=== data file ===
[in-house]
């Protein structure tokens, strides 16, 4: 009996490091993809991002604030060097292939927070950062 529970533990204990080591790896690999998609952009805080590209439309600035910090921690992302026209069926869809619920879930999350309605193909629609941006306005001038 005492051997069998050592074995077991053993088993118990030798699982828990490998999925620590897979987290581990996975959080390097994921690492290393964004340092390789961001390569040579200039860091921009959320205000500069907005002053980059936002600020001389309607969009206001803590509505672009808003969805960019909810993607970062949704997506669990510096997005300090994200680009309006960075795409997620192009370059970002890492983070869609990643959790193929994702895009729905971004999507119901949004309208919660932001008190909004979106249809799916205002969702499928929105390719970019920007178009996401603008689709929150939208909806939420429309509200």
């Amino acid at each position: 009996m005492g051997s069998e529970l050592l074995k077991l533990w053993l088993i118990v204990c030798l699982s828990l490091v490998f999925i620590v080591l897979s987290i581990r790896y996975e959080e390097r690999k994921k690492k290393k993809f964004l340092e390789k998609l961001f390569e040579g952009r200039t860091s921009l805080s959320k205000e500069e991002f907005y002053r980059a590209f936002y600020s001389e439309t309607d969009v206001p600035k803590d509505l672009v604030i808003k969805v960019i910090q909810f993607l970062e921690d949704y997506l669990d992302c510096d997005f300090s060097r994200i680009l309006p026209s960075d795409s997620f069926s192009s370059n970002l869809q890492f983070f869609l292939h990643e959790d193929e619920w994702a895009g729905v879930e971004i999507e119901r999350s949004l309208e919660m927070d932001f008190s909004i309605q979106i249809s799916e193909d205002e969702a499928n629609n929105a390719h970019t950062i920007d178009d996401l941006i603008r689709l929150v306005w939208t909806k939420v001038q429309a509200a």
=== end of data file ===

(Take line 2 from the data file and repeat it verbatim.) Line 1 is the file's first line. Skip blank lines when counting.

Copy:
């Protein structure tokens, strides 16, 4: 009996490091993809991002604030060097292939927070950062 529970533990204990080591790896690999998609952009805080590209439309600035910090921690992302026209069926869809619920879930999350309605193909629609941006306005001038 005492051997069998050592074995077991053993088993118990030798699982828990490998999925620590897979987290581990996975959080390097994921690492290393964004340092390789961001390569040579200039860091921009959320205000500069907005002053980059936002600020001389309607969009206001803590509505672009808003969805960019909810993607970062949704997506669990510096997005300090994200680009309006960075795409997620192009370059970002890492983070869609990643959790193929994702895009729905971004999507119901949004309208919660932001008190909004979106249809799916205002969702499928929105390719970019920007178009996401603008689709929150939208909806939420429309509200």